Wednesday, March 16, 2016
That's right, friends, the Arctic College in the Canadian territory of Nunavut is planning to open up a law school in the fall of 2017. The school will be located in Nunavut capital of Iqaluit which will make it the northernmost law school in the western hemisphere, beating Seattle University's satellite Anchorage campus by several degrees in latitude. According to a 2011 census, Iqaluit's population is only 6,699 so the inaugural class will max out at 25. Nunatsiaq Online has more details:
Universities of Ottawa and Victoria both interested in partnering with Nunavut Arctic College
A law school program aimed at training beneficiaries to become lawyers will start in September 2017, Education Minister Paul Quassa said March 14 in the legislature in Iqaluit.
Iqaluit-Sinaa MLA Paul Okalik asked Quassa during question period for an update on the planned program, to be run through Nunavut Arctic College.
“There’s a [Request for Proposal] now being reviewed as to who will be providing support for this program. We expect this fiscal year of 2016 to make a decision,” Quassa said.
Two institutions responded to the RFP, Quassa said: the universities of Victoria and Ottawa.
The University of Victoria helped set up and run the Akitsiraq Law School — a short-lived legal training effort that produced 11 graduates in 2005 after 18 students enrolled in 2001.
The Akitisiraq Law Society partnered with Ottawa University in 2010 to provide legal training to a second batch of beneficiaries, slated to begin September 2011.
But the Government of Nunavut rejected the society’s request for $3.57 million at that time.
Finance Minister Keith Peterson said in 2010, “in a time of limited resources, our focus is on improving our school system from kindergarten to Grade 12.”
The revived program will be a partnership between the GN and Nunavut Arctic College, Quassa said March 14, with the Nunavut Law Society acting as an advocate for the program.
The law society will help the college select up to 25 students to begin the four-year program in September 2017.
. . . .
Continue reading here.
Hat tip to Professor Rob Hudson.
Tuesday, March 15, 2016
From the New York Times (March 14):
The American Bar Association’s accrediting body put law schools on notice Monday that it intended to tighten a rule that sets a deadline for graduates to pass state bar exams — a near-universal requirement for becoming a practicing lawyer.
The new measure would clarify the existing deadline that 75 percent of students pass within two years. Bar passage rates have been falling noticeably across the country.
At issue for the schools is their accreditation by the association. The theory behind the rule, which is one factor in accreditation, is that schools should be accepting students who are likely to have the qualifications to become practicing lawyers. Proponents of the change say that schools exploit students when they accept those who — based on admissions tests and other measurements — have a small chance of succeeding. . . .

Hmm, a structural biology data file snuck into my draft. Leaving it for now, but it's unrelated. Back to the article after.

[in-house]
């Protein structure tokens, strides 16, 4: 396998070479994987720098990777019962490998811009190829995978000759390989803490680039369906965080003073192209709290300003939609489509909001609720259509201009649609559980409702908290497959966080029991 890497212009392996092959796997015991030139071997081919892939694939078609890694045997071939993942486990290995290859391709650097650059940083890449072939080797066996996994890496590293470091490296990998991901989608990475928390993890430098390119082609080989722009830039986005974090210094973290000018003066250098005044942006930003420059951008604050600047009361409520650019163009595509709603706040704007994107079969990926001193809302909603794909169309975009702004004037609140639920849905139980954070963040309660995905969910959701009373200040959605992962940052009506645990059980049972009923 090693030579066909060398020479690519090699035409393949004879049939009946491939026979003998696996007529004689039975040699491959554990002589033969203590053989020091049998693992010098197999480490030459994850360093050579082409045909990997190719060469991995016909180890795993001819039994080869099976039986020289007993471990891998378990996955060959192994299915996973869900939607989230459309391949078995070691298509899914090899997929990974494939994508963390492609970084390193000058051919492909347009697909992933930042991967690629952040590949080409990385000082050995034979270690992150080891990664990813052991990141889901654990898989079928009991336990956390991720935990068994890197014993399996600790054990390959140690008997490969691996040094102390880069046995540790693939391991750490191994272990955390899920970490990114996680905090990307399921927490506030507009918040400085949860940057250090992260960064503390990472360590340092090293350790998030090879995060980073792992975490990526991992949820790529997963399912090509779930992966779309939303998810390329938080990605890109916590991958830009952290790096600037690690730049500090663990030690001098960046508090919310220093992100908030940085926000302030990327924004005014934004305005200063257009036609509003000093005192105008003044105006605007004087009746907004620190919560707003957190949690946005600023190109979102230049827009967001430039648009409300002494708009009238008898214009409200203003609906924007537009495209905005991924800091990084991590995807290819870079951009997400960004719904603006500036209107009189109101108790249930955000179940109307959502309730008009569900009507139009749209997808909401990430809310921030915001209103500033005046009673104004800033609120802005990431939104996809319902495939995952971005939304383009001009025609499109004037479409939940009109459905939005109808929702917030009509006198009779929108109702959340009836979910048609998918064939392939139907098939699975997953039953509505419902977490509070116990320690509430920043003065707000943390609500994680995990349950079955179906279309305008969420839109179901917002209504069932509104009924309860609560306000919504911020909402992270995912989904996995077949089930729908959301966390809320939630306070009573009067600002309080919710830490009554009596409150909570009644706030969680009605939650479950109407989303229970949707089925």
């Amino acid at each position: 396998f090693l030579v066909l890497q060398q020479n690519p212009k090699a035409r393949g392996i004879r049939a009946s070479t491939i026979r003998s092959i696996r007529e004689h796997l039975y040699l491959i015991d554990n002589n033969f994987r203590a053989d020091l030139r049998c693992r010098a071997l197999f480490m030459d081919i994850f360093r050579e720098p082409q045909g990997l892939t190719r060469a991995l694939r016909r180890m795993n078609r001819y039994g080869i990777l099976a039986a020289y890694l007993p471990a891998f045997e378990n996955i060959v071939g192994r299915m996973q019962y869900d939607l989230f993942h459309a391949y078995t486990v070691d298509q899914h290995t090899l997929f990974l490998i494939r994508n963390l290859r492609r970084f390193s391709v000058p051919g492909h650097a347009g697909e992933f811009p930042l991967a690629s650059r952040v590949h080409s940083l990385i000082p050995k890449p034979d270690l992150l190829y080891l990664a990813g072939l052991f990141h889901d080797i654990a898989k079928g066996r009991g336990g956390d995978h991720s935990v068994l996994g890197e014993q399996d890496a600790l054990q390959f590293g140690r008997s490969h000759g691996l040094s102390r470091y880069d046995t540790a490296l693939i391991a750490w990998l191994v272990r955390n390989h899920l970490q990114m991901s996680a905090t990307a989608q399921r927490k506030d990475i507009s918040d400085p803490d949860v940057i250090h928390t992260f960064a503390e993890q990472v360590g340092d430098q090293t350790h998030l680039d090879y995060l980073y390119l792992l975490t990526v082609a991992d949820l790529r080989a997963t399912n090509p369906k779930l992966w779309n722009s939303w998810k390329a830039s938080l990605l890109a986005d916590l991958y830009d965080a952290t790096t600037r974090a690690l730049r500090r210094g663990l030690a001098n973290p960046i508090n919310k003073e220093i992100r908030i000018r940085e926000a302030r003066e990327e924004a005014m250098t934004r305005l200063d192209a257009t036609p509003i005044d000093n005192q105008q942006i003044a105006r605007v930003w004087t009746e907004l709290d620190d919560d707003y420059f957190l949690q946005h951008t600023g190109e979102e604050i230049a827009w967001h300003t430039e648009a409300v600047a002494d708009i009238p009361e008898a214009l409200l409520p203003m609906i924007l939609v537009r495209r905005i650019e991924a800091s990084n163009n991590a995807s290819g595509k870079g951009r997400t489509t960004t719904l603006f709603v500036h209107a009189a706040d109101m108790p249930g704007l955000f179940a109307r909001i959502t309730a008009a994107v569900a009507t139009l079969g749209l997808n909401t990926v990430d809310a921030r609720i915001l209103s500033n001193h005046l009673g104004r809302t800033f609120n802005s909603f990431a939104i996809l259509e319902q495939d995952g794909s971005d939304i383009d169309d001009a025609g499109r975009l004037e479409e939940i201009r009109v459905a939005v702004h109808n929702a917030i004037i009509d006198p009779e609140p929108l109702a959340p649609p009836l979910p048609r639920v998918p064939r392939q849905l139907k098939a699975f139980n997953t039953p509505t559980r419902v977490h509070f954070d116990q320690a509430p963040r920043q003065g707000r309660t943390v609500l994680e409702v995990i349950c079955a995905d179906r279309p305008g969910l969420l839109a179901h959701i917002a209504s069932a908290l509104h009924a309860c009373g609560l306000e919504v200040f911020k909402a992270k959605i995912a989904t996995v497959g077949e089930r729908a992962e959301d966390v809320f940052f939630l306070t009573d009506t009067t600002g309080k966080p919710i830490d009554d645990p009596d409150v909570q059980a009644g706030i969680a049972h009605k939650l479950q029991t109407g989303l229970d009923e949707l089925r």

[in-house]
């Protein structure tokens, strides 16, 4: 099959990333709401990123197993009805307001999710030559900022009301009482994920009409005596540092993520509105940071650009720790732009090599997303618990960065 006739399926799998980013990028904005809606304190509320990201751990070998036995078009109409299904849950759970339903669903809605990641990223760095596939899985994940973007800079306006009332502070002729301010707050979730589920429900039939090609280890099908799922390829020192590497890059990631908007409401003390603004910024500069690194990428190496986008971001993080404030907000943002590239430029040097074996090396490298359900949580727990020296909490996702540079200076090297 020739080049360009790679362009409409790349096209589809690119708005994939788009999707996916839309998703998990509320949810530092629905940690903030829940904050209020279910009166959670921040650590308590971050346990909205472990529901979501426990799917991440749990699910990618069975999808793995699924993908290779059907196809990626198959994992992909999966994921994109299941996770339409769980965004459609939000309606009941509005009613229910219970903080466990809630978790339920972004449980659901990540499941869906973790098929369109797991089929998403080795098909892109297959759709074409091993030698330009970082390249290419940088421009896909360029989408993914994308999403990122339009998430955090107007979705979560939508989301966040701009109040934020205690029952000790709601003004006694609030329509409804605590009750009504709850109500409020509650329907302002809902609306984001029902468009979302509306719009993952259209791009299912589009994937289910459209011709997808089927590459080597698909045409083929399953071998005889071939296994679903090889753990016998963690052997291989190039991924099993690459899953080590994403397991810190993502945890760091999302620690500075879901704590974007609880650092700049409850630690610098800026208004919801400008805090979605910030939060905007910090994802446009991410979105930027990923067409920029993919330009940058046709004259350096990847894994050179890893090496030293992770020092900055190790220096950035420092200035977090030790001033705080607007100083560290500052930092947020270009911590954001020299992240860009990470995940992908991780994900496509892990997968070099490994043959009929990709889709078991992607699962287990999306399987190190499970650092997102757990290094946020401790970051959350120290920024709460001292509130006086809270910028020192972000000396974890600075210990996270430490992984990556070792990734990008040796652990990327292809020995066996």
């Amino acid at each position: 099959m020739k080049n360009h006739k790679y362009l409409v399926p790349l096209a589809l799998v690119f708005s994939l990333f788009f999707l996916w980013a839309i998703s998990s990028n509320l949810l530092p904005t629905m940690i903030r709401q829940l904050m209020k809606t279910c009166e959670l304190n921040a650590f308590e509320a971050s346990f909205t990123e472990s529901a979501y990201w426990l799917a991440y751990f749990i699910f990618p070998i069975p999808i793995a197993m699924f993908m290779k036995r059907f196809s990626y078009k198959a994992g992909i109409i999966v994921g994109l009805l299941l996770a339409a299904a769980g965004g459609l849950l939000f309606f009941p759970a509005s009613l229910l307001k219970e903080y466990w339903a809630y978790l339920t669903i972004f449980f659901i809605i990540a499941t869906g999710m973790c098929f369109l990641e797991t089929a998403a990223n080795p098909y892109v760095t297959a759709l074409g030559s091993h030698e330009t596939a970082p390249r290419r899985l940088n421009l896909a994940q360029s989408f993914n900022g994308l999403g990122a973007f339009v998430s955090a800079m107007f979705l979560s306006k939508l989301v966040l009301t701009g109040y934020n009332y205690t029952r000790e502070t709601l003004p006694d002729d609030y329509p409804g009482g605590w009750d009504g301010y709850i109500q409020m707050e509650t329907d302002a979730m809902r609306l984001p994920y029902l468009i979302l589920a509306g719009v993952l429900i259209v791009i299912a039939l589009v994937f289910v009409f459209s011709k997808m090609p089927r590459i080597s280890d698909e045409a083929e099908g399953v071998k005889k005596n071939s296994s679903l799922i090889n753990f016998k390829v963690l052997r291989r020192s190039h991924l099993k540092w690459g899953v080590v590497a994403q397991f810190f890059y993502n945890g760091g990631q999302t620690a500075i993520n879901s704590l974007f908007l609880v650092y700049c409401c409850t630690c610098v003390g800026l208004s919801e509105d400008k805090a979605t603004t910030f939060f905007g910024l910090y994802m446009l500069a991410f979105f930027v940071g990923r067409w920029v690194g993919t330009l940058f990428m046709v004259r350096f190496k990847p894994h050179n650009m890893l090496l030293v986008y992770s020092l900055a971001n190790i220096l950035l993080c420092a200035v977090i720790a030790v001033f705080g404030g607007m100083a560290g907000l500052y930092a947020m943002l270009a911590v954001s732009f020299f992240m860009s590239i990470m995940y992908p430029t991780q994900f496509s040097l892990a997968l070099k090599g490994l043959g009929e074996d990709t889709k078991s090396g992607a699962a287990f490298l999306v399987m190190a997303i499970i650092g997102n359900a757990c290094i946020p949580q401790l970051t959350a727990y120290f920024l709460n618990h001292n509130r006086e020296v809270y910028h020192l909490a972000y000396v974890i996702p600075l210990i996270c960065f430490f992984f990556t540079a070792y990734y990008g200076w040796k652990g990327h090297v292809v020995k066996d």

The revision, proposed by the association’s Section of Legal Education and Admission to the Bar, is subject to a hearing and a comment period. Approval by the full A.B.A. would most likely come in February 2017. Some schools are expected to push back against the effort to place a firm lid on student outcomes, especially if they have elected to admit students with less traditional qualifications.
You can read more here. You may need a subscription.
There have been several statewide surveys of lawyers who have encountered work-related violence. Here is a report on a survey by the Michigan Bar Association:
The survey’s chief question asked attorneys if,
while serving as a member of the Michigan legal profession,
they had ever been the recipient of a threat
or the victim of a violent act. Of the 4,219 responses
to this question, 1,529 respondents (36.2 percent)
reported they had been threatened or physically assaulted
at least once.
Survey respondents provided more than 1,000
examples of work-related threats and violence perpetrated
against them. Some examples of egregious
threats and violence reported by Michigan attorneys
*I was followed by the defendant on I-75 for
over 60 miles with him speeding up, passing
me, getting in front of me and slowing down....
*A client who became threatening turned physically
abusive at my home when I told her and
her boyfriend I could not help them anymore.
They attacked me, but severely beat the man
who intervened to help.
*My car was blown up in front of my home.
*My vehicle was tampered with and the wheel
*Client of co-attorney came into our office with
a shotgun because he was upset that he was
charged with a felony.
*[A]n opposing party tried to run me down with
his tractor . . . .
*Plaintiff handed me a bullet while in court and
said he had another with my name on it.
You can read more here.
Over the past few weeks, I have been examining law schools that stress the development of law students' professional identities. Another law school doing this is the University of St. Thomas School of Law in Minneapolis.